There’s something to be said for a gathering of friends—or even just acquaintances—at your place. It’s your sanctuary, but you welcome in a few people you know to celebrate something.
It’s an old ritual. One that echoes with tradition and history, but of the most basic nature. The few rules (know when to stop drinking, know when to go home) are well understood, near-universally.
It’s good food for the soul, this communion of friends. They’re your friends because they’re interesting, they’re insightful, they keep you honest. They’ve got worth first as fellow humans. But they’re also valuable for inspiration and support, which every artist needs.
In 12 days, I’ll be on a plane to Portland, Oregon, leaving 16 years of working and living in what the late Harlan Ellison liked to call Baghdad—before the first Gulf War made it a household word and usurped the literary mythos with a contemporary view of a city very far removed from its legendary past. At least, here in the West.
West Hollywood, specifically, meant tolerance and excess, and it meant a certain freedom from feeling like a minority, even if that was probably an illusion. Eventually it became a pain in the ass to get out of and back into, and changing times and fortunes necessitated a move to cheaper neighborhoods.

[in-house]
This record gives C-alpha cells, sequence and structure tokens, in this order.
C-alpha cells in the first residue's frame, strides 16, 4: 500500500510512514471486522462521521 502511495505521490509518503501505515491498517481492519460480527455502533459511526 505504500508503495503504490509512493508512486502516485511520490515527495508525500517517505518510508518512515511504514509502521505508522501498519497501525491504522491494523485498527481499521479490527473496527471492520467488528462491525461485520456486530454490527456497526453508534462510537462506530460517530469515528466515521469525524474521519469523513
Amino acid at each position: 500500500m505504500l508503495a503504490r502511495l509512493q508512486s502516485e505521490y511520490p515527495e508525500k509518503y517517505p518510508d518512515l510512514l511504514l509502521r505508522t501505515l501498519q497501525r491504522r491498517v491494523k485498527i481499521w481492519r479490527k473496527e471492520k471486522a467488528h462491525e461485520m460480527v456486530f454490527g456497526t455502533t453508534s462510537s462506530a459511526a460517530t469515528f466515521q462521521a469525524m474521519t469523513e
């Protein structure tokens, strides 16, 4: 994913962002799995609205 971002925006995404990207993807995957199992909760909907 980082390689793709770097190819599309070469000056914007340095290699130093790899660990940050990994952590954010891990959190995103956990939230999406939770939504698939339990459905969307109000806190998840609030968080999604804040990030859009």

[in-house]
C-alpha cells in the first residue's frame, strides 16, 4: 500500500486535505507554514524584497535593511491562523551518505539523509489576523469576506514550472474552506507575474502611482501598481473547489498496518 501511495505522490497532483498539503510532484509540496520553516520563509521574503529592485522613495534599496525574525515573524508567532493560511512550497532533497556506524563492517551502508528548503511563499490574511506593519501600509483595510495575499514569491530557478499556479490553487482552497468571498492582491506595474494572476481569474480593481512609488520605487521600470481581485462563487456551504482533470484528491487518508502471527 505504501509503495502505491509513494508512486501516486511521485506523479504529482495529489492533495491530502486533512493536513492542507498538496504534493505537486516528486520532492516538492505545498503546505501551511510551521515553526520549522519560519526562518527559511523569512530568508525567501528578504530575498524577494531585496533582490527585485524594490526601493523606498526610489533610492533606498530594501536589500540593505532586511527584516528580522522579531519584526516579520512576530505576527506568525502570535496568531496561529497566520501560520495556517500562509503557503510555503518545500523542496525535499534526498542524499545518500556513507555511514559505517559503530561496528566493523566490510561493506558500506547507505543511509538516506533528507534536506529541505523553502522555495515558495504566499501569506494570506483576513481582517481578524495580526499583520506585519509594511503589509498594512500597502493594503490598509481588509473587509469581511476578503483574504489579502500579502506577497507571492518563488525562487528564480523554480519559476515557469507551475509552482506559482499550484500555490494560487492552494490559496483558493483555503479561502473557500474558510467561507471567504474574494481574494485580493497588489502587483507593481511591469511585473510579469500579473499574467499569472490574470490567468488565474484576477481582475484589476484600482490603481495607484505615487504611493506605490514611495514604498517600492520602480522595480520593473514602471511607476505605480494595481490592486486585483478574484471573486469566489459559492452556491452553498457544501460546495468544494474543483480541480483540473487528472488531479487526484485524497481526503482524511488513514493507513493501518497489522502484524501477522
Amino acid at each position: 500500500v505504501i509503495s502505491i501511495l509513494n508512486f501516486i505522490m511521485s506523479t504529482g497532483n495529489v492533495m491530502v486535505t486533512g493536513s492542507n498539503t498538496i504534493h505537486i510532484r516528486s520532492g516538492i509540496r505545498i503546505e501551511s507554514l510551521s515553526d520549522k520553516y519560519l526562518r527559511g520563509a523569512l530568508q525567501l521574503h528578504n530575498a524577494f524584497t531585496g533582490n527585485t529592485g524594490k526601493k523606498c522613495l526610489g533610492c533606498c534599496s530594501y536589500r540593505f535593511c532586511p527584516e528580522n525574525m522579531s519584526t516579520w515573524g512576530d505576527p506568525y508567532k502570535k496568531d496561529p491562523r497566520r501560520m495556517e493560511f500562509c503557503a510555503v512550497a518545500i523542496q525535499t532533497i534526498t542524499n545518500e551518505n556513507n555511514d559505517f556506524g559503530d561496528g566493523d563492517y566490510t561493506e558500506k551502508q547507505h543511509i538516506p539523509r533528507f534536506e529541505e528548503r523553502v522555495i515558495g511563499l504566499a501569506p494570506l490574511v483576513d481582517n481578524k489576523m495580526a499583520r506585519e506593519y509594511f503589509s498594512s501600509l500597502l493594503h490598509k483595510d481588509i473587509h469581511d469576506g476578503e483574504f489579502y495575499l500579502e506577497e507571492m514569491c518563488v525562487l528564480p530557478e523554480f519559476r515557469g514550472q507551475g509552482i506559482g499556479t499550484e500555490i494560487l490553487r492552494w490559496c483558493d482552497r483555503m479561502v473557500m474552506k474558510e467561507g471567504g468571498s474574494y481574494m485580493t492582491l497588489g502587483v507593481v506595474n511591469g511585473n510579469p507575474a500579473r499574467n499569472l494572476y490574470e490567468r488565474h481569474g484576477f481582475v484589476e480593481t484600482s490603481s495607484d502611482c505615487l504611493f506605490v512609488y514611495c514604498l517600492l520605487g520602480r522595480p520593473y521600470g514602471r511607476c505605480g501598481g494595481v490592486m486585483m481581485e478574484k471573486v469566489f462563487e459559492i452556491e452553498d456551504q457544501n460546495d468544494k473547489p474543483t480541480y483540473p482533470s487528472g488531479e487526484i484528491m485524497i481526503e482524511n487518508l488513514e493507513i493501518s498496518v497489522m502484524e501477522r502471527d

Change is inevitable. It’s in the details that everything is tweaked, resolved, and given meaning. Where we do our work is supposed to matter less than our vision and intent. But you’ll always be influenced by your environment. Setting matters. People matter.
I’m visiting some friends I may not see for a long time. I probably won’t thank them for whatever influence they had on my work, that would be too weird. But it is there.